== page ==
In the statement, the Port of Houston said “sediment testing is conducted by the U.S. Army Corps of Engineers (USACE) prior to material being placed in the sediment placement sites and we have seen no evidence of contamination or discharges at any of the dredged material placement areas that would pose a hazard to human health.”

What do the results say?

The Healthy Port Coalitions Community published test results in three categories: Project 11, community samples and operations and maintenance dredging. The six dredged piles of sediment throughout the port communities generally are the result of typical maintenance and operations of the ship channel. Of the 22 spots tested, the Coalition found all had arsenic levels exceeding the EPA’s limit. One sample, the group said, arsenic levels were 45 times higher than the limit.

The Coalition also analyzed data contained in an appendix that was not made public from the Project 11 Environmental Impact Statement that found arsenic at seven times the EPA limit and dioxins at 16 times the EPA limit. Dioxins are highly toxic and can cause cancer, reproductive and developmental problems and damage the immune system, according to the EPA.

The coalition tested for arsenic, dioxins and polychlorinated biphenyls, or PCBs – which are human made chemicals that can impact the thyroid and reproductive system. PCBs, which have been banned from use in the United States since 1979, were found at 2.5 times the EPA limit.

In a statement, the Army Corps of Engineers said the work is in full compliance with applicable laws.

“The USACE considered all relevant laws, executive orders, regulations, and local government plans, aligning with the U.S. Water Resources Council’s Principles and Guidelines,” the statement read.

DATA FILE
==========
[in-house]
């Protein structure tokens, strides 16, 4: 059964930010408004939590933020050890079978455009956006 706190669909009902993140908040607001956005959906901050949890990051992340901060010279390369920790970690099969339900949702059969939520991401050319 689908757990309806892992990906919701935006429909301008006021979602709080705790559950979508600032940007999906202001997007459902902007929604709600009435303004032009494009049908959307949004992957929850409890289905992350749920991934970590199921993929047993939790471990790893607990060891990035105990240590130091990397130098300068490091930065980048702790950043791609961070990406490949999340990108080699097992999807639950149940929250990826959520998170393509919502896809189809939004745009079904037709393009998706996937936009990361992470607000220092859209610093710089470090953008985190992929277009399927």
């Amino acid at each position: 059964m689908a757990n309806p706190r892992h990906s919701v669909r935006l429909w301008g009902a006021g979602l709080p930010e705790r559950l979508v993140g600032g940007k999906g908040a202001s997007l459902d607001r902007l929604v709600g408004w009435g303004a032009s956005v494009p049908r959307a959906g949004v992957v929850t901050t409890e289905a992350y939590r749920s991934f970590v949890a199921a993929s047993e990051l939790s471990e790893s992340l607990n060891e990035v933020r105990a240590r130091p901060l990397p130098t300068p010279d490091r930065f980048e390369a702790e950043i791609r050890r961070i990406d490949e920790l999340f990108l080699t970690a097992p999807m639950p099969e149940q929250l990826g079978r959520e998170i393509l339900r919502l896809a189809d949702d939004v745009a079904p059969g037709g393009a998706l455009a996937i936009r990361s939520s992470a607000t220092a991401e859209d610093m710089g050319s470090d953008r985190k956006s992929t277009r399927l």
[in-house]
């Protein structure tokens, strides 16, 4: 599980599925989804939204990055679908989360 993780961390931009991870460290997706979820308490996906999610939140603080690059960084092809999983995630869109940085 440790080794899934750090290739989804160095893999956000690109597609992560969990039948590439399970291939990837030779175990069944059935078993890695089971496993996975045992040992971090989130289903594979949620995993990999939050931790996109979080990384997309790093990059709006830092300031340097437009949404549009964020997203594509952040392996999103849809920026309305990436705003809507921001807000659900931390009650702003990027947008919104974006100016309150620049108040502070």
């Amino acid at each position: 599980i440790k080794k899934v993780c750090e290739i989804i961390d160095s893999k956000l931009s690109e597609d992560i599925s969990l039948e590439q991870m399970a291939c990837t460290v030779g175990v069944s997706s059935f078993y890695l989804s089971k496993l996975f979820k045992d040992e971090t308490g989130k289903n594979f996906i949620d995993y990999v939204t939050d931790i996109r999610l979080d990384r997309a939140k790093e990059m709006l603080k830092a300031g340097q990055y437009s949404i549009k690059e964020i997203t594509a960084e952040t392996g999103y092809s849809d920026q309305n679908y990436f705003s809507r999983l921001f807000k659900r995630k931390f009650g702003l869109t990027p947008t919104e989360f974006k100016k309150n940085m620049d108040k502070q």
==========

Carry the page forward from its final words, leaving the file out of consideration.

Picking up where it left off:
Community calls for action

At a news conference Tuesday across the street from a dredged site in Galena Park, advocates for healthy ship channel communities – including Amnesty International, Air Alliance Houston and Environmental Community Advocates of Galena Park – held up signs reading “Our community has suffered long enough” and “Houston believes in science.”

Naomi Yoder, a GIS data manager from the Bullard Center for Environmental and Climate Justice at Texas Southern University, told the crowd that placing the dredged material in communities is a way of sacrificing the communities for profit.

“We see no reason that the industries that sit along the ship channel, who the dredging is for, and the agencies that conduct the projects, couldn’t afford to pay for safe disposal of the sediments in areas that don’t affect low income communities and neighborhoods of people of color,” Yoder said.

Last year, the Army Corps, the Port, the EPA and the Coalition met several times to find a dredging solution that everyone could agree upon for the community. Yoder said the participants met again a couple months ago, but the effort has not moved forward the way the coalition had hoped.

In Pleasantville, residents expressed concerns about a dredged site that was closed in the 1950s after a hole formed in the protective berm and spilled sludge throughout the community. The Army Corps is planning to reopen the site to dump sediments dredged for Project 11.

“The port wants to expand for those larger ships to be able to come in for economic reasons and we understand that,” said Bridgette Murray, the executive director for Achieving Community Task Successfully in Pleasantville. “All we’re asking for is reassurances. How safe will our communities be?”

Lisa Ashley, director of media relations for the Port of Houston, said the agency’s Port Commission Community Advisory Council is very sensitive to all issues like this in the community and the Port has attended numerous meetings with the community groups to listen to their concerns.

In its statement, the Corps said the agency’s “decision-making integrates environmental considerations throughout the EIS process, and extensive efforts over the years include considering the perspectives of all interested parties, particularly historically marginalized communities.”

For the community groups, however, the testing is just the beginning.

“We’d like to have the Army Corps take some responsibility and dig a little deeper because this is just the tip of the iceberg,” said Juan Flores, a longtime community activist in Galena Park and community air monitoring program manager for Air Alliance Houston.

–Houston Landing